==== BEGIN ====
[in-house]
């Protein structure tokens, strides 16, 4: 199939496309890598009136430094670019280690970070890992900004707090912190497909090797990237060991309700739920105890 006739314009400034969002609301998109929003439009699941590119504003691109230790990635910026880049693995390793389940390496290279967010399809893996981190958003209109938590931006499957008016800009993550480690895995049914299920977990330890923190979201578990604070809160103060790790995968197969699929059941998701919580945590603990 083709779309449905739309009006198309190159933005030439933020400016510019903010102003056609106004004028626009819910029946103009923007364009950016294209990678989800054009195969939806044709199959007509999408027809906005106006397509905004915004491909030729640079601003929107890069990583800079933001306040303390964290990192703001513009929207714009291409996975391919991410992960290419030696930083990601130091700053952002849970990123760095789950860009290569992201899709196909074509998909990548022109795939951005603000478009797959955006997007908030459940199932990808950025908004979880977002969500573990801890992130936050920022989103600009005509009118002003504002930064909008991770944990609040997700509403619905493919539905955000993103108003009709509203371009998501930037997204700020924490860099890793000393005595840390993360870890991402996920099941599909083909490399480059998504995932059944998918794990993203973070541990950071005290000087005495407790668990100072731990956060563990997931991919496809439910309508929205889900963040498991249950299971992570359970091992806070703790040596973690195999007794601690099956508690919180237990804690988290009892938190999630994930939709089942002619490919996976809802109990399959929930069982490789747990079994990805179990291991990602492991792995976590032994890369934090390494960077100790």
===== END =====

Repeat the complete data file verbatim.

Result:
[in-house]
């Protein structure tokens, strides 16, 4: 199939496309890598009136430094670019280690970070890992900004707090912190497909090797990237060991309700739920105890 006739314009400034969002609301998109929003439009699941590119504003691109230790990635910026880049693995390793389940390496290279967010399809893996981190958003209109938590931006499957008016800009993550480690895995049914299920977990330890923190979201578990604070809160103060790790995968197969699929059941998701919580945590603990 083709779309449905739309009006198309190159933005030439933020400016510019903010102003056609106004004028626009819910029946103009923007364009950016294209990678989800054009195969939806044709199959007509999408027809906005106006397509905004915004491909030729640079601003929107890069990583800079933001306040303390964290990192703001513009929207714009291409996975391919991410992960290419030696930083990601130091700053952002849970990123760095789950860009290569992201899709196909074509998909990548022109795939951005603000478009797959955006997007908030459940199932990808950025908004979880977002969500573990801890992130936050920022989103600009005509009118002003504002930064909008991770944990609040997700509403619905493919539905955000993103108003009709509203371009998501930037997204700020924490860099890793000393005595840390993360870890991402996920099941599909083909490399480059998504995932059944998918794990993203973070541990950071005290000087005495407790668990100072731990956060563990997931991919496809439910309508929205889900963040498991249950299971992570359970091992806070703790040596973690195999007794601690099956508690919180237990804690988290009892938190999630994930939709089942002619490919996976809802109990399959929930069982490789747990079994990805179990291991990602492991792995976590032994890369934090390494960077100790």